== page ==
I recently cooked a dinner with the teenage son of a colleague of mine. We had a great time selecting the ingredients and deciding how to season the vegetables and meat. He was intrigued by the idea of adding paprika, a spice made of ground air dried chili peppers, to most of our dishes. Given that I was not sure how much spiciness or heat he could tolerate, we decided to use a sweet Hungarian paprika as our seasoning. I did, however, send him home with a small can of hot Hungarian paprika to see if he liked that.
I got a text from him a few days later in which he told me that he had enjoyed the hot paprika over spaghetti but that it was really quite hot. Deciding how hot is hot in the chili pepper world can be challenging. As reported in The Wall Street Journal, the most commonly used measurement for the amount of heat in a chili pepper is the Scoville standard. The Scoville standard reports the amount of heat in Scoville Heat Units (SHU). The chemical primarily responsible for the burning sensation or heat caused by the chili peppers is capsaicin. Capsaicin triggers pain receptors on the tongue and in the mouth that is interpreted by the brain as heat. Very mild or sweet Bell peppers measure between 0 and 1,000 SHUs. Poblano (1,000-2,000), Tabasco (30,000-70,000), and Haberno (80,000-150,000) are commonly found peppers with considerably more heat. Pure capsaicin measures 16 million SHUs.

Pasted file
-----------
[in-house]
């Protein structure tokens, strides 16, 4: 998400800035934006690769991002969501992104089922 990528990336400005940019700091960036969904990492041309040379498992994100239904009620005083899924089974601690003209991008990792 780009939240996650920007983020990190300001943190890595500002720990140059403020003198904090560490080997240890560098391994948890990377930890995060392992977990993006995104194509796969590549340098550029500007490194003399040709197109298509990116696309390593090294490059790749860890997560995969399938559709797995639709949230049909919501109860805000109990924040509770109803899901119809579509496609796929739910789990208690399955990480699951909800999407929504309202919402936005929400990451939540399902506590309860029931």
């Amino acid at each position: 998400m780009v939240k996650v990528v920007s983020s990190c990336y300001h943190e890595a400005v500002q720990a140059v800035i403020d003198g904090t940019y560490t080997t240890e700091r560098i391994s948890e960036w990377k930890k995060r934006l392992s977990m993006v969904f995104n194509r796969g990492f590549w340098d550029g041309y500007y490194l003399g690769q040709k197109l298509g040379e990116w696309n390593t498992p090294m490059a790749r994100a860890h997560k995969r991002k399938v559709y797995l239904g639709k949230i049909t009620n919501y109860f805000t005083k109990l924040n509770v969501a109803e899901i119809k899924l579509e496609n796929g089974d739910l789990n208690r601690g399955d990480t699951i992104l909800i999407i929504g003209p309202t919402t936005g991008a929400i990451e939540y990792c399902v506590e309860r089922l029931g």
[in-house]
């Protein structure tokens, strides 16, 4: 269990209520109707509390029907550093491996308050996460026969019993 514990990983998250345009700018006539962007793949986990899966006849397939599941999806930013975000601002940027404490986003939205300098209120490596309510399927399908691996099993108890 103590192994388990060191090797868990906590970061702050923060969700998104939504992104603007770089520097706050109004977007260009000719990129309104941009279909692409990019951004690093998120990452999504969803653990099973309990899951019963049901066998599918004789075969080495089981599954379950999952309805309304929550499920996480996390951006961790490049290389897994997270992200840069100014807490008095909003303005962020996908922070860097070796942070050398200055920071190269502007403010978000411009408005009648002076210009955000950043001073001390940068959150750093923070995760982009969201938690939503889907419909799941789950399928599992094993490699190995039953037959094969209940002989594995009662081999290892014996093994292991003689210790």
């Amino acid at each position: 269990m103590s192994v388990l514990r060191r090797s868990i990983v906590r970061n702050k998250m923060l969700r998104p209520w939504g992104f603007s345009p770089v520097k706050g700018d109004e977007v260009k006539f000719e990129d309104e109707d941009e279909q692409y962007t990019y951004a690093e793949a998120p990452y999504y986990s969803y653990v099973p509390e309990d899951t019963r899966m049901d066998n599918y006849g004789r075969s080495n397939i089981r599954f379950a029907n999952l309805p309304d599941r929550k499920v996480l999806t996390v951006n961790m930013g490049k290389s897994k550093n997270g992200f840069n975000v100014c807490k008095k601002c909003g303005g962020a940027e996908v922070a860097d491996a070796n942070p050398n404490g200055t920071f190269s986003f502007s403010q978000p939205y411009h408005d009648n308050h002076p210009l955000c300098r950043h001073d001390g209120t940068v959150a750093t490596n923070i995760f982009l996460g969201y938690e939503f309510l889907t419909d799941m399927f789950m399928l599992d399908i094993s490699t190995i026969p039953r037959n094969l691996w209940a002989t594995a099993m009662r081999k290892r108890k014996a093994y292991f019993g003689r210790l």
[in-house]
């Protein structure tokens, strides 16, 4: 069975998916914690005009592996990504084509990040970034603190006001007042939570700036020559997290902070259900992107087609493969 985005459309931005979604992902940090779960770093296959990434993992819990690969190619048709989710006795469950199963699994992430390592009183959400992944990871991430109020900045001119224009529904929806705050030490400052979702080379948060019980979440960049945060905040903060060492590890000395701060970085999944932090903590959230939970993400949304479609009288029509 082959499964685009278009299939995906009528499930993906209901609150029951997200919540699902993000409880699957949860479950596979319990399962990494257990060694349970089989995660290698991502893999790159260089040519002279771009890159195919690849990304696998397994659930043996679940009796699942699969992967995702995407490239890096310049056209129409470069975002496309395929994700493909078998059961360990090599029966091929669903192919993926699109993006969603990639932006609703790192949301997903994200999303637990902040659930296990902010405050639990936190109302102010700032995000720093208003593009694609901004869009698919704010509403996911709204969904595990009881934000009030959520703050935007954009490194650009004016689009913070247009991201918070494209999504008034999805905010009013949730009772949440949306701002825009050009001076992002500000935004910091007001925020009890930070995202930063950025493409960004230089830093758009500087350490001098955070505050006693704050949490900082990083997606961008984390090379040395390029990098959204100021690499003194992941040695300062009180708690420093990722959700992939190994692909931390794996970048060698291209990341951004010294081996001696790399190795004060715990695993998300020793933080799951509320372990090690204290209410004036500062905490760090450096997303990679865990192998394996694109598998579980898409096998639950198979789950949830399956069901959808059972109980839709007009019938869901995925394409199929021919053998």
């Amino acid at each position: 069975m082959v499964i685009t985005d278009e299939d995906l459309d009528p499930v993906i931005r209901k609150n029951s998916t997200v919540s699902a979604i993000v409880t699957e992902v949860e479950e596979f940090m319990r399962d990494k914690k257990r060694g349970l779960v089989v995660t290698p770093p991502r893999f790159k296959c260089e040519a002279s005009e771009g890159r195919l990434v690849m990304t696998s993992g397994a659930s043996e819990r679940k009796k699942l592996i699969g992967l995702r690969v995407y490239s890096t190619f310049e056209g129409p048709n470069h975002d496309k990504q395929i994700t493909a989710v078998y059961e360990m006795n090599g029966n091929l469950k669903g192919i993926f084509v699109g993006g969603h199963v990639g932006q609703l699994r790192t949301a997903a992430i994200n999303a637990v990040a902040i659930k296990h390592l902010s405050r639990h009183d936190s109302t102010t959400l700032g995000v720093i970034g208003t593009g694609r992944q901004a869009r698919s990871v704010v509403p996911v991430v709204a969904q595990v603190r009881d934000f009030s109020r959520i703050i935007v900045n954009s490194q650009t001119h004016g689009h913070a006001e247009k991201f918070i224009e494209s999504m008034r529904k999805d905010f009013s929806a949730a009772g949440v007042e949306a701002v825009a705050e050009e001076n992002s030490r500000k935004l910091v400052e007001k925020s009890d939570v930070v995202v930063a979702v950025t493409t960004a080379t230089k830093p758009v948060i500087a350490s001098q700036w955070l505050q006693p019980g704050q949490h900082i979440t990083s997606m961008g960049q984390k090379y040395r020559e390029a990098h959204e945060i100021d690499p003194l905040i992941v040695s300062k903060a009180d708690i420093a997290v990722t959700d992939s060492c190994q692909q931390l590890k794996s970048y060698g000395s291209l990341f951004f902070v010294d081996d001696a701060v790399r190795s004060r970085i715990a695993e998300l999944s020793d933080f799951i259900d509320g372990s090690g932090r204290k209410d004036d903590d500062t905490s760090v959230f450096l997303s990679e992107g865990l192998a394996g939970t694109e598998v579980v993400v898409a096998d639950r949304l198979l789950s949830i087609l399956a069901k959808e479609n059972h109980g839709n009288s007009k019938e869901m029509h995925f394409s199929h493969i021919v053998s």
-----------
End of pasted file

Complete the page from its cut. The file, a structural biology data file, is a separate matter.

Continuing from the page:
The Scoville standard was first developed in 1912 and used human volunteers. Capsaicin from various chili peppers was diluted until three of five tasters could no longer detect their heat. The greater the number of dilutions required the hotter the pepper and the greater the number on the Scoville scale. The problem was that different people had different numbers of heat receptors on their tongues and eventually, receptors became saturated and individuals could not easily distinguish between dilutions. The number of Scoville Heat Units in peppers is now calculated quite accurately using high-performance liquid chromatography. This has important implications as ground red chili peppers are commonly used to color foods red.
Manufacturers want to carefully control the amount of heat in their products. The other group keenly interested in the scale are the “chiliheads” or individuals who enjoy consuming hot chiles. These individuals are always competing to see who can eat the hottest chili peppers. The current record was set by a dentist who consumed three “Carolina Reaper” peppers measuring 1.56 million SHUs in just under 11 seconds. As for my colleague’s teen son, sweet paprika rarely tops 500 SHUs. Hot Hungarian paprika, however, may be quite similar in heat to cayenne pepper at 30,000 to 50,000 SHUs and an order of magnitude hotter than jalapeños. So, I am happy that we started with the sweet paprika and gently eased into the hotter stuff.